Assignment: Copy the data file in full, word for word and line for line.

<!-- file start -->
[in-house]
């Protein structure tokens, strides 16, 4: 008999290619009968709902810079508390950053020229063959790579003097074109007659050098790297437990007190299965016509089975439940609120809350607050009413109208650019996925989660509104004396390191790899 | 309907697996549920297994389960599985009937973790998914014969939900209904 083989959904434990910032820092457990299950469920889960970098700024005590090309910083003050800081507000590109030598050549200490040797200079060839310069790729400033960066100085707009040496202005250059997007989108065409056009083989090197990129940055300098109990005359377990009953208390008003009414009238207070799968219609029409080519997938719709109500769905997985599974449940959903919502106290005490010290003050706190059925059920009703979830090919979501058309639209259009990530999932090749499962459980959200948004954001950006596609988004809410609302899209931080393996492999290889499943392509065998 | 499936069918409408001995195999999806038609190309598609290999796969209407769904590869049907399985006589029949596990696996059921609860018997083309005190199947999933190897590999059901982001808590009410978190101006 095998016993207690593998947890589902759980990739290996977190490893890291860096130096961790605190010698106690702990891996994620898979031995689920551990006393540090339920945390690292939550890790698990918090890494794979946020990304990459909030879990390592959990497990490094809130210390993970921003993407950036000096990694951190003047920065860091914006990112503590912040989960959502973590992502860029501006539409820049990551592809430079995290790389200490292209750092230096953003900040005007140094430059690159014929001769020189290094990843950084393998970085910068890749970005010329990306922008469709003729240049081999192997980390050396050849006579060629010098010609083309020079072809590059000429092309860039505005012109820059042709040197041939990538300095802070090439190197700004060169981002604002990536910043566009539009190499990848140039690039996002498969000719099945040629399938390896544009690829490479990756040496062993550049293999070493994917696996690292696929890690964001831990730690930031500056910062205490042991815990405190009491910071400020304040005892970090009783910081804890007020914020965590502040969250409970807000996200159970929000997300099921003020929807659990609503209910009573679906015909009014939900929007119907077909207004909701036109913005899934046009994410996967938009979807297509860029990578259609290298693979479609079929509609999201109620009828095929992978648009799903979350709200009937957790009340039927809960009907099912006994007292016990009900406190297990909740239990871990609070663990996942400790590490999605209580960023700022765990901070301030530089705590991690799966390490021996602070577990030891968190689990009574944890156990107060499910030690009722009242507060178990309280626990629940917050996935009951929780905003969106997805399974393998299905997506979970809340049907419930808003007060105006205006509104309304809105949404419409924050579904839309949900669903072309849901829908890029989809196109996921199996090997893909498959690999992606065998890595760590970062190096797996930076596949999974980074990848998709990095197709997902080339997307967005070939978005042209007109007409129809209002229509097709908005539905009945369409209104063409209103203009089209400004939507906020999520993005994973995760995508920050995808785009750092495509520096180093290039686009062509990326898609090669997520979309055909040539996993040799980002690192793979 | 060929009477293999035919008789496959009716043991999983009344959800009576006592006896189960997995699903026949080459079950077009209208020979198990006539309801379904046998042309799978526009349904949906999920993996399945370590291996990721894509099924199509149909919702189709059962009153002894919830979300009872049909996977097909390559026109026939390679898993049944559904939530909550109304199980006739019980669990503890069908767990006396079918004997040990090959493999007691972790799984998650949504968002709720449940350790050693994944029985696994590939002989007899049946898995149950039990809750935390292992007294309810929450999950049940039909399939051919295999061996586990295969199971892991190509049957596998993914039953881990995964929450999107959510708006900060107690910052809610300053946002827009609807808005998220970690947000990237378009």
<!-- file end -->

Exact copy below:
[in-house]
């Protein structure tokens, strides 16, 4: 008999290619009968709902810079508390950053020229063959790579003097074109007659050098790297437990007190299965016509089975439940609120809350607050009413109208650019996925989660509104004396390191790899 | 309907697996549920297994389960599985009937973790998914014969939900209904 083989959904434990910032820092457990299950469920889960970098700024005590090309910083003050800081507000590109030598050549200490040797200079060839310069790729400033960066100085707009040496202005250059997007989108065409056009083989090197990129940055300098109990005359377990009953208390008003009414009238207070799968219609029409080519997938719709109500769905997985599974449940959903919502106290005490010290003050706190059925059920009703979830090919979501058309639209259009990530999932090749499962459980959200948004954001950006596609988004809410609302899209931080393996492999290889499943392509065998 | 499936069918409408001995195999999806038609190309598609290999796969209407769904590869049907399985006589029949596990696996059921609860018997083309005190199947999933190897590999059901982001808590009410978190101006 095998016993207690593998947890589902759980990739290996977190490893890291860096130096961790605190010698106690702990891996994620898979031995689920551990006393540090339920945390690292939550890790698990918090890494794979946020990304990459909030879990390592959990497990490094809130210390993970921003993407950036000096990694951190003047920065860091914006990112503590912040989960959502973590992502860029501006539409820049990551592809430079995290790389200490292209750092230096953003900040005007140094430059690159014929001769020189290094990843950084393998970085910068890749970005010329990306922008469709003729240049081999192997980390050396050849006579060629010098010609083309020079072809590059000429092309860039505005012109820059042709040197041939990538300095802070090439190197700004060169981002604002990536910043566009539009190499990848140039690039996002498969000719099945040629399938390896544009690829490479990756040496062993550049293999070493994917696996690292696929890690964001831990730690930031500056910062205490042991815990405190009491910071400020304040005892970090009783910081804890007020914020965590502040969250409970807000996200159970929000997300099921003020929807659990609503209910009573679906015909009014939900929007119907077909207004909701036109913005899934046009994410996967938009979807297509860029990578259609290298693979479609079929509609999201109620009828095929992978648009799903979350709200009937957790009340039927809960009907099912006994007292016990009900406190297990909740239990871990609070663990996942400790590490999605209580960023700022765990901070301030530089705590991690799966390490021996602070577990030891968190689990009574944890156990107060499910030690009722009242507060178990309280626990629940917050996935009951929780905003969106997805399974393998299905997506979970809340049907419930808003007060105006205006509104309304809105949404419409924050579904839309949900669903072309849901829908890029989809196109996921199996090997893909498959690999992606065998890595760590970062190096797996930076596949999974980074990848998709990095197709997902080339997307967005070939978005042209007109007409129809209002229509097709908005539905009945369409209104063409209103203009089209400004939507906020999520993005994973995760995508920050995808785009750092495509520096180093290039686009062509990326898609090669997520979309055909040539996993040799980002690192793979 | 060929009477293999035919008789496959009716043991999983009344959800009576006592006896189960997995699903026949080459079950077009209208020979198990006539309801379904046998042309799978526009349904949906999920993996399945370590291996990721894509099924199509149909919702189709059962009153002894919830979300009872049909996977097909390559026109026939390679898993049944559904939530909550109304199980006739019980669990503890069908767990006396079918004997040990090959493999007691972790799984998650949504968002709720449940350790050693994944029985696994590939002989007899049946898995149950039990809750935390292992007294309810929450999950049940039909399939051919295999061996586990295969199971892991190509049957596998993914039953881990995964929450999107959510708006900060107690910052809610300053946002827009609807808005998220970690947000990237378009």